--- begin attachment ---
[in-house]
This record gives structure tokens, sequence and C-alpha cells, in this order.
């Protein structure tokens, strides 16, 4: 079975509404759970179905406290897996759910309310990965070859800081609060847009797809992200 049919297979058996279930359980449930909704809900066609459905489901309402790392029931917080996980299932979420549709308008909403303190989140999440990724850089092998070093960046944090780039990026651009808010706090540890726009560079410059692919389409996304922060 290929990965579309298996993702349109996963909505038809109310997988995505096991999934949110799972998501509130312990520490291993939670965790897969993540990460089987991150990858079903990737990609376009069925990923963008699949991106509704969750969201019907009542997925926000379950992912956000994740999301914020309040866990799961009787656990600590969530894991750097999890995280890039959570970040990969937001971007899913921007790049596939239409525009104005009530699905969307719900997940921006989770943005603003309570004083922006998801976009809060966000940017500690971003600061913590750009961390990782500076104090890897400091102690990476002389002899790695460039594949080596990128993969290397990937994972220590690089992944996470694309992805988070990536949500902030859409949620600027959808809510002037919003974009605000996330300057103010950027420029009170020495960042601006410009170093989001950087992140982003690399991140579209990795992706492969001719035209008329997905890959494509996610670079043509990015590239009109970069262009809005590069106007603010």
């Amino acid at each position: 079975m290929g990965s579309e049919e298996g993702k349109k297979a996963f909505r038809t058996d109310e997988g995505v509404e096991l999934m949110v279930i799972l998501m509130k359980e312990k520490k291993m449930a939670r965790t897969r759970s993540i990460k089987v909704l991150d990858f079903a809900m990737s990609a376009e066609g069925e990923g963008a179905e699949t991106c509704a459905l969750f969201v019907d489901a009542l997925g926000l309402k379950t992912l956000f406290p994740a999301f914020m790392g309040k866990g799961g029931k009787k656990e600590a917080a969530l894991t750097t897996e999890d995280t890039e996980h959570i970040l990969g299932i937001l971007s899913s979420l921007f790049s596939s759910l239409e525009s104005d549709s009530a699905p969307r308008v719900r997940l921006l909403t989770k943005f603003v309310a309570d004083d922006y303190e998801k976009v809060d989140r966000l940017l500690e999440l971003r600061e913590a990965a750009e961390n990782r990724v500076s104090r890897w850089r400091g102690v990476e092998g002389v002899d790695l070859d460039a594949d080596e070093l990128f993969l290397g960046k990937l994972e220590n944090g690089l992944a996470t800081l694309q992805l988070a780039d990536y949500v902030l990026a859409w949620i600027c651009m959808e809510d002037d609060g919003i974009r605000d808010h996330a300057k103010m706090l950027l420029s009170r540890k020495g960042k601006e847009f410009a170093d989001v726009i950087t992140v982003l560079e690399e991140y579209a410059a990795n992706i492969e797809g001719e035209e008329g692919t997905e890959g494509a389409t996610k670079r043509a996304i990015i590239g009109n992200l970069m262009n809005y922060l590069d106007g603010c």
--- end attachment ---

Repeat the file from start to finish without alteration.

[in-house]
This record gives structure tokens, sequence and C-alpha cells, in this order.
């Protein structure tokens, strides 16, 4: 079975509404759970179905406290897996759910309310990965070859800081609060847009797809992200 049919297979058996279930359980449930909704809900066609459905489901309402790392029931917080996980299932979420549709308008909403303190989140999440990724850089092998070093960046944090780039990026651009808010706090540890726009560079410059692919389409996304922060 290929990965579309298996993702349109996963909505038809109310997988995505096991999934949110799972998501509130312990520490291993939670965790897969993540990460089987991150990858079903990737990609376009069925990923963008699949991106509704969750969201019907009542997925926000379950992912956000994740999301914020309040866990799961009787656990600590969530894991750097999890995280890039959570970040990969937001971007899913921007790049596939239409525009104005009530699905969307719900997940921006989770943005603003309570004083922006998801976009809060966000940017500690971003600061913590750009961390990782500076104090890897400091102690990476002389002899790695460039594949080596990128993969290397990937994972220590690089992944996470694309992805988070990536949500902030859409949620600027959808809510002037919003974009605000996330300057103010950027420029009170020495960042601006410009170093989001950087992140982003690399991140579209990795992706492969001719035209008329997905890959494509996610670079043509990015590239009109970069262009809005590069106007603010």
């Amino acid at each position: 079975m290929g990965s579309e049919e298996g993702k349109k297979a996963f909505r038809t058996d109310e997988g995505v509404e096991l999934m949110v279930i799972l998501m509130k359980e312990k520490k291993m449930a939670r965790t897969r759970s993540i990460k089987v909704l991150d990858f079903a809900m990737s990609a376009e066609g069925e990923g963008a179905e699949t991106c509704a459905l969750f969201v019907d489901a009542l997925g926000l309402k379950t992912l956000f406290p994740a999301f914020m790392g309040k866990g799961g029931k009787k656990e600590a917080a969530l894991t750097t897996e999890d995280t890039e996980h959570i970040l990969g299932i937001l971007s899913s979420l921007f790049s596939s759910l239409e525009s104005d549709s009530a699905p969307r308008v719900r997940l921006l909403t989770k943005f603003v309310a309570d004083d922006y303190e998801k976009v809060d989140r966000l940017l500690e999440l971003r600061e913590a990965a750009e961390n990782r990724v500076s104090r890897w850089r400091g102690v990476e092998g002389v002899d790695l070859d460039a594949d080596e070093l990128f993969l290397g960046k990937l994972e220590n944090g690089l992944a996470t800081l694309q992805l988070a780039d990536y949500v902030l990026a859409w949620i600027c651009m959808e809510d002037d609060g919003i974009r605000d808010h996330a300057k103010m706090l950027l420029s009170r540890k020495g960042k601006e847009f410009a170093d989001v726009i950087t992140v982003l560079e690399e991140y579209a410059a990795n992706i492969e797809g001719e035209e008329g692919t997905e890959g494509a389409t996610k670079r043509a996304i990015i590239g009109n992200l970069m262009n809005y922060l590069d106007g603010c």